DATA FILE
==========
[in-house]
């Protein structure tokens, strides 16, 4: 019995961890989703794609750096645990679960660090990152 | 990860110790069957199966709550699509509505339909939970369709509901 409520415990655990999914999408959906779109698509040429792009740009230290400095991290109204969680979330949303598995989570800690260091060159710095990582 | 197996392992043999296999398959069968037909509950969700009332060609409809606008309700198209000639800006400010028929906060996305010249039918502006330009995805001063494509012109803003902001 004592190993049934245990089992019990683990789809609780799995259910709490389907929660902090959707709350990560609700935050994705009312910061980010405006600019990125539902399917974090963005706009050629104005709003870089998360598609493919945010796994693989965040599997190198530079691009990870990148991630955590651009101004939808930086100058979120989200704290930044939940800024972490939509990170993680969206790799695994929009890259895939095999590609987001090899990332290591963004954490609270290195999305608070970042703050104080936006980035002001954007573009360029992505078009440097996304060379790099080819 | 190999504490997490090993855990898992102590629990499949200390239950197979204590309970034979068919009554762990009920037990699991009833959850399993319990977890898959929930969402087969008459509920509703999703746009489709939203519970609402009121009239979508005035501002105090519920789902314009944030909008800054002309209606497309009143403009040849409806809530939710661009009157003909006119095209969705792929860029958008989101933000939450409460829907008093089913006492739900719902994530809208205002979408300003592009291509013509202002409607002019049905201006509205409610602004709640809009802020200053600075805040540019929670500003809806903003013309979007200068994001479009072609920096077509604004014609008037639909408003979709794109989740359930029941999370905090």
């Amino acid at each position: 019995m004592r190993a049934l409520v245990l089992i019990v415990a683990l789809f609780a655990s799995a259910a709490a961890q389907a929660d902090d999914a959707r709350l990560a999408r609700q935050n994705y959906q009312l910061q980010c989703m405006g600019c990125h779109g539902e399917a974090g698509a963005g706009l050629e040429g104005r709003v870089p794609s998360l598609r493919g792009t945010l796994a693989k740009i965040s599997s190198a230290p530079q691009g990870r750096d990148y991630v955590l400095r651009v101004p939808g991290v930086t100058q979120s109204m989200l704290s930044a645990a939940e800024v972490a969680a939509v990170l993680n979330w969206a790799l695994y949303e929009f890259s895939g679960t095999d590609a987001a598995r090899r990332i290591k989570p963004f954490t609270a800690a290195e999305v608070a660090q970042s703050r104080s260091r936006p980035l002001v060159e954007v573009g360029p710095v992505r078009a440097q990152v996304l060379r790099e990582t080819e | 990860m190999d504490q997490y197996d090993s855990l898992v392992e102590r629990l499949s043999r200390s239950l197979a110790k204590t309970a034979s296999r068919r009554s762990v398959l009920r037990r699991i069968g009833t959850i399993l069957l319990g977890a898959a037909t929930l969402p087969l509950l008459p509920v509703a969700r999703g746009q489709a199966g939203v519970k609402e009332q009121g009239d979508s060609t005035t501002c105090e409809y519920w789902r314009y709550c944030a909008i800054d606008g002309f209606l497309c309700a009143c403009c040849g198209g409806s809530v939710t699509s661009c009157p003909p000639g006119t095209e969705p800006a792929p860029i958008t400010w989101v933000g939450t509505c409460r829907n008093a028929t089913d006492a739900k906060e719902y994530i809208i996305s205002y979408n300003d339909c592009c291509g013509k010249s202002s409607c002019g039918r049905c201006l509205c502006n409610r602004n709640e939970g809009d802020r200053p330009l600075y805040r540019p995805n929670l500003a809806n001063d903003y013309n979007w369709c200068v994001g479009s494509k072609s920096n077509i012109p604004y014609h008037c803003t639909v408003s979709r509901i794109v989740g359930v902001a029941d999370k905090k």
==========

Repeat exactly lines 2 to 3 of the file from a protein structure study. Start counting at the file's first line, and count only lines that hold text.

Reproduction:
């Protein structure tokens, strides 16, 4: 019995961890989703794609750096645990679960660090990152 | 990860110790069957199966709550699509509505339909939970369709509901 409520415990655990999914999408959906779109698509040429792009740009230290400095991290109204969680979330949303598995989570800690260091060159710095990582 | 197996392992043999296999398959069968037909509950969700009332060609409809606008309700198209000639800006400010028929906060996305010249039918502006330009995805001063494509012109803003902001 004592190993049934245990089992019990683990789809609780799995259910709490389907929660902090959707709350990560609700935050994705009312910061980010405006600019990125539902399917974090963005706009050629104005709003870089998360598609493919945010796994693989965040599997190198530079691009990870990148991630955590651009101004939808930086100058979120989200704290930044939940800024972490939509990170993680969206790799695994929009890259895939095999590609987001090899990332290591963004954490609270290195999305608070970042703050104080936006980035002001954007573009360029992505078009440097996304060379790099080819 | 190999504490997490090993855990898992102590629990499949200390239950197979204590309970034979068919009554762990009920037990699991009833959850399993319990977890898959929930969402087969008459509920509703999703746009489709939203519970609402009121009239979508005035501002105090519920789902314009944030909008800054002309209606497309009143403009040849409806809530939710661009009157003909006119095209969705792929860029958008989101933000939450409460829907008093089913006492739900719902994530809208205002979408300003592009291509013509202002409607002019049905201006509205409610602004709640809009802020200053600075805040540019929670500003809806903003013309979007200068994001479009072609920096077509604004014609008037639909408003979709794109989740359930029941999370905090």
């Amino acid at each position: 019995m004592r190993a049934l409520v245990l089992i019990v415990a683990l789809f609780a655990s799995a259910a709490a961890q389907a929660d902090d999914a959707r709350l990560a999408r609700q935050n994705y959906q009312l910061q980010c989703m405006g600019c990125h779109g539902e399917a974090g698509a963005g706009l050629e040429g104005r709003v870089p794609s998360l598609r493919g792009t945010l796994a693989k740009i965040s599997s190198a230290p530079q691009g990870r750096d990148y991630v955590l400095r651009v101004p939808g991290v930086t100058q979120s109204m989200l704290s930044a645990a939940e800024v972490a969680a939509v990170l993680n979330w969206a790799l695994y949303e929009f890259s895939g679960t095999d590609a987001a598995r090899r990332i290591k989570p963004f954490t609270a800690a290195e999305v608070a660090q970042s703050r104080s260091r936006p980035l002001v060159e954007v573009g360029p710095v992505r078009a440097q990152v996304l060379r790099e990582t080819e | 990860m190999d504490q997490y197996d090993s855990l898992v392992e102590r629990l499949s043999r200390s239950l197979a110790k204590t309970a034979s296999r068919r009554s762990v398959l009920r037990r699991i069968g009833t959850i399993l069957l319990g977890a898959a037909t929930l969402p087969l509950l008459p509920v509703a969700r999703g746009q489709a199966g939203v519970k609402e009332q009121g009239d979508s060609t005035t501002c105090e409809y519920w789902r314009y709550c944030a909008i800054d606008g002309f209606l497309c309700a009143c403009c040849g198209g409806s809530v939710t699509s661009c009157p003909p000639g006119t095209e969705p800006a792929p860029i958008t400010w989101v933000g939450t509505c409460r829907n008093a028929t089913d006492a739900k906060e719902y994530i809208i996305s205002y979408n300003d339909c592009c291509g013509k010249s202002s409607c002019g039918r049905c201006l509205c502006n409610r602004n709640e939970g809009d802020r200053p330009l600075y805040r540019p995805n929670l500003a809806n001063d903003y013309n979007w369709c200068v994001g479009s494509k072609s920096n077509i012109p604004y014609h008037c803003t639909v408003s979709r509901i794109v989740g359930v902001a029941d999370k905090k």